The Rainbow Raider The Flash #286 (June 1980) Roy G. Bivolo dreamed of being an artist, but was colorblind. His dying father tried to find a cure, but instead gave him a pair of glasses that could create rainbow-colored light. Bivolo decided to turn to a life of crime and was a late addition to the Rogues. He died during the Blackest Night storyline, only to be resurrected. In The New 52, he went by the name of Chroma.

Modern Age Flash enemies[edit]

In the Modern Age, the graphic novel Flash: Iron Heights introduced new characters, many of whom would later become a new band of Rogues under the leadership of the crimelord Blacksmith. Some writers revamped classic Rogues, reinventing them through stories such as Underworld Unleashed, the Rogue War, or solo stories, while others reinvented a Rogue through new characters inheriting the identities. While criminals, the Rogues have been shown to have certain codes of honor about their behavior (such as refusing to kill women or children) and have even stated that they will not kill speedsters.[5]

Villain First appearance Description
The Mirror Master Animal Man #8 (February 1989) Evan McCulloch grew up in an orphanage, and after killing a bully, he escaped and became a mercenary. He was hired by government agents to become the third Mirror Master, receiving the original Mirror Master's costume and equipment. McCulloch ran with the equipment, becoming a criminal; then soon after, a member of the Rogues. He frequently deals drugs within the supervillain community and harbors his own cocaine addiction, both of which are a source of conflict with Captain Cold.
Double Down Flash: Iron Heights (August 2001) Jeremy Tell lost a card game and then killed the man who won. After this, the cards in the dead man's pocket flew out and covered Tell, becoming his skin. He can mentally control the deck, sending cards flying and slicing at victims with razor-sharp edges.
Tar Pit Flash (vol. 2) #174 (July 2001) Joey Monteleone was the brother of a drug lord, Jack "The Candyman" Monteleone, and while in prison discovered he could project his mind into inanimate objects. However, his mind got stuck inside a mass of tar.
The Trickster Flash (vol. 2) #184 (April 2002) After the original Trickster reformed, teenager Axel Walker found his equipment and stole it, becoming the second Trickster. He joined the Rogues, and took the place of the original Trickster. During the Rogue War, the original Trickster took back what was his. Since the death of James Jesse, Walker has tried once again to take on the Trickster title and his place among Captain Cold's Rogues.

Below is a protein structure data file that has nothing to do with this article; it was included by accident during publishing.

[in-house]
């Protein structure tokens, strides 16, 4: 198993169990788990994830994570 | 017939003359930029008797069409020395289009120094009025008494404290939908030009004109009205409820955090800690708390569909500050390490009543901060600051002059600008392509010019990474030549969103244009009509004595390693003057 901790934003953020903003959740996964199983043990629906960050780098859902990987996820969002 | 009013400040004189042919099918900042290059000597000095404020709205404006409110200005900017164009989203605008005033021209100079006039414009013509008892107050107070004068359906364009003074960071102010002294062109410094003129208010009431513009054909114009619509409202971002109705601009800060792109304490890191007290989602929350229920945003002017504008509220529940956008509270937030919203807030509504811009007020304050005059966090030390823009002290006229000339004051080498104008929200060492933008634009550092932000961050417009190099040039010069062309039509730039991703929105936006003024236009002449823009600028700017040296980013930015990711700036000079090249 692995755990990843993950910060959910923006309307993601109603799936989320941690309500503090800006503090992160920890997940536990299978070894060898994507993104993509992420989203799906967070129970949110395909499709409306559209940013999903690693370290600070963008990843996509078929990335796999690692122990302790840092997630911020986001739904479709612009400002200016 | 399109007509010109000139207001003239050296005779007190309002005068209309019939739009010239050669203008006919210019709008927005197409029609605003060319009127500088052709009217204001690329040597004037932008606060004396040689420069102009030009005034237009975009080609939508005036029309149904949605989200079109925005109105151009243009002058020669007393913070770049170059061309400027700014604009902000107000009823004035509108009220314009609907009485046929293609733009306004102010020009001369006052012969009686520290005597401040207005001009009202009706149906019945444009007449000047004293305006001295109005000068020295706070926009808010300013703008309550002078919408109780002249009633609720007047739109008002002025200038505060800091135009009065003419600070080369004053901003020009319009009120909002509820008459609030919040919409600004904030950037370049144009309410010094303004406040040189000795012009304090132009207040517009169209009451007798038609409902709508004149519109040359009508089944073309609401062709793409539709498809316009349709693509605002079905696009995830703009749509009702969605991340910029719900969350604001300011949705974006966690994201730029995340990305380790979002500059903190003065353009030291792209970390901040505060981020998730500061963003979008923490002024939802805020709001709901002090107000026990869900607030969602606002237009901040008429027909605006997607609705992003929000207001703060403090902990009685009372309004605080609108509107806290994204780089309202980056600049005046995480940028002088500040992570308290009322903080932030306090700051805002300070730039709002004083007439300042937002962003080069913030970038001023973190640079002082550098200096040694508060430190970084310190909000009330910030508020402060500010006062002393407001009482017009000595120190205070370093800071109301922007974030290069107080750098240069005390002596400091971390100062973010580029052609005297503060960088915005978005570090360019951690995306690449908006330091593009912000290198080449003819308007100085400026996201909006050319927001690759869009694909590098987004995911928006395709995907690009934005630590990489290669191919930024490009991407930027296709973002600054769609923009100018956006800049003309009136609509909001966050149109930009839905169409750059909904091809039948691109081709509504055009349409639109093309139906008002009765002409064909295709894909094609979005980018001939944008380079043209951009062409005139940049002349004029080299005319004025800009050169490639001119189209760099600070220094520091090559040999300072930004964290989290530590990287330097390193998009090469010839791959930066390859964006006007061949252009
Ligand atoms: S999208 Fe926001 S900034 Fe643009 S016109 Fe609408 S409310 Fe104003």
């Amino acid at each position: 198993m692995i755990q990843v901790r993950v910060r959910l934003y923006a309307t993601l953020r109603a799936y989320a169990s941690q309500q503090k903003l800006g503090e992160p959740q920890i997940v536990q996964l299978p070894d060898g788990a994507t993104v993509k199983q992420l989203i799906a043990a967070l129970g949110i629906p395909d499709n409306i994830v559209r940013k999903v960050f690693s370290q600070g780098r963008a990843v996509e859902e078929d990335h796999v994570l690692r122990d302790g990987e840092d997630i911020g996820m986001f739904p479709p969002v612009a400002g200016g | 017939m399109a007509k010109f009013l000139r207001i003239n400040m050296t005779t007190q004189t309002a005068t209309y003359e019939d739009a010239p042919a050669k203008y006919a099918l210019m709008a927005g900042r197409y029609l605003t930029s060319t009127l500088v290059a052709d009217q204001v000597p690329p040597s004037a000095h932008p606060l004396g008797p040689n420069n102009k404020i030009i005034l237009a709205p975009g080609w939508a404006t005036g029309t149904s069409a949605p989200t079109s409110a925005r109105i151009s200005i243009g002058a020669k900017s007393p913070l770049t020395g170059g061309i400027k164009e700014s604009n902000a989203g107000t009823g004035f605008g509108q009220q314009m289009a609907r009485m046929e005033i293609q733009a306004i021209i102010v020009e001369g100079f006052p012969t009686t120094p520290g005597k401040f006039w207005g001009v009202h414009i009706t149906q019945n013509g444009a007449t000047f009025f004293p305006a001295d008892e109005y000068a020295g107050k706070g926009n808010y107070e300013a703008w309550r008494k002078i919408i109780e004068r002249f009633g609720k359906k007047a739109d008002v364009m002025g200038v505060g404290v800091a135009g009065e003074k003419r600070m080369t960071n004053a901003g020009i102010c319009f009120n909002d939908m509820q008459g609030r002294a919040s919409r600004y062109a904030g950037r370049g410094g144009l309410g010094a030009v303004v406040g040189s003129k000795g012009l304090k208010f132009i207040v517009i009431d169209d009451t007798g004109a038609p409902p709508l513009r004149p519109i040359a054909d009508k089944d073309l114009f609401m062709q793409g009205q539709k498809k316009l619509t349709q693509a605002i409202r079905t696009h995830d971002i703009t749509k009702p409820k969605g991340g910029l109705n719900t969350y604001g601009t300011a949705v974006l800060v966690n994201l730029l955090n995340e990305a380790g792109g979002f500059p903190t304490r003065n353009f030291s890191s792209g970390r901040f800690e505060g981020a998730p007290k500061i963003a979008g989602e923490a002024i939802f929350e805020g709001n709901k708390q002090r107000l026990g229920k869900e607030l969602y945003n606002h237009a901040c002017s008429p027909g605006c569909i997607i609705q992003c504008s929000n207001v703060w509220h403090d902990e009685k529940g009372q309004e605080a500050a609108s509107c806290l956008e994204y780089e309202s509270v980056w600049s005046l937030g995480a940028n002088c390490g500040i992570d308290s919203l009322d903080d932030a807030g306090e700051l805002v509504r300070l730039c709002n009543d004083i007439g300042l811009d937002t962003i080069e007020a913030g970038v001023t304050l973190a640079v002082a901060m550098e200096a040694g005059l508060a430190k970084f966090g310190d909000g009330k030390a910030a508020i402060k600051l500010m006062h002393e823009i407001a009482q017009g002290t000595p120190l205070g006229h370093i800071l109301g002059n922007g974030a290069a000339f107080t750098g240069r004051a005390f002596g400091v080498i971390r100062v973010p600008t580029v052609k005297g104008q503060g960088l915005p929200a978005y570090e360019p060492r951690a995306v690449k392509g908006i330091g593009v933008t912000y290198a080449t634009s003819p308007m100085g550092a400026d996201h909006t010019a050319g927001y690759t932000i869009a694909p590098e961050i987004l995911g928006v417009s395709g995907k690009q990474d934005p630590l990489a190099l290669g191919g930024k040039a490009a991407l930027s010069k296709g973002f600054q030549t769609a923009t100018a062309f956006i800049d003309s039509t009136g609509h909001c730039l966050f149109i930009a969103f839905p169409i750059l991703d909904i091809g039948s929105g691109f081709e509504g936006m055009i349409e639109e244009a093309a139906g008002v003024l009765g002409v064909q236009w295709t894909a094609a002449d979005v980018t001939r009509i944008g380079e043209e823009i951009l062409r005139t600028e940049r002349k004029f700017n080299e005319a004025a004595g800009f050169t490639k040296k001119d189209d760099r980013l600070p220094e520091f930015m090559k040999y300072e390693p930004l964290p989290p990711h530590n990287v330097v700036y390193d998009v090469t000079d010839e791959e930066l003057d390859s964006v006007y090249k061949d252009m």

Captain Boomerang Identity Crisis #3 (October 2004) Owen Mercer is the son of the original Captain Boomerang, but did not know his father's identity until he was an adult. The two practiced together, and were surprised when Mercer found he had bursts of super-speed. When his father died, he was invited to join the Rogues, but later left for stints with the Outsiders and the Suicide Squad. He later returned, but was kicked into a pit occupied by the Black Lantern-reanimated corpse of his father by the Rogues for violating their "no killing women or children" rule. He was then killed by his father's remains.[5]

Blacksmith's Rogues[edit]

Villain First appearance Description
Magenta The New Teen Titans #17 (March 1982) Frankie Kane was a one-time girlfriend of Wally West, and gained magnetic powers which killed her family. Not knowing her purpose in life, she became a villain and first joined the Cicada cult and the New Rogues before reforming.
Plunder Flash (vol. 2) #165 (October 2000) Plunder is an assassin from a mirror universe, a counterpart of police officer Jared Morillo in the real world.
Girder Flash: Iron Heights (August 2001) Tony Woodward was shoved into a vat of steel after he assaulted a female co-worker. He survived, emerging with a body composed of scrap metal. He joined the New Rogues, and took part in the Rogue War.
Murmur A surgeon who went insane, Michael Christian Amar now seeks sadistic ways to kill the voices he hears. His distinctive criminal act is to remove a victim's tongue early during the torture he inflicts. He also has a virus called Frenzy that will turn a person's lungs to mud in 90 minutes.

Related teams[edit]

The New Rogues[edit]

The New Rogues is a gang that was formed by the Penguin during the "Gotham Underground" storyline where they have similar weaponry as the Rogues. The group consists of Chill, the Mirror Man (who has no connection to the Batman villain of the same name), Mr. Magic, and the Weather Witch, with Dick Grayson in his alias of Freddie Dinardo operating as Burn.[6]

During the events of Final Crisis, the Rogues rejected membership into the Secret Society offered by Libra. With Libra desperate to induct all of the Flash's villains, he recruits the New Rogues to force the Rogues to join. In addition, they have a new Burn with them who left Paul Gambi for dead, as noted by Heat Wave. The New Rogues had captured Captain Cold's father and were threatening to kill him if the Rogues did not report to Libra. The Rogues then attacked the New Rogues, killing each one of them.[7]

The Renegades[edit]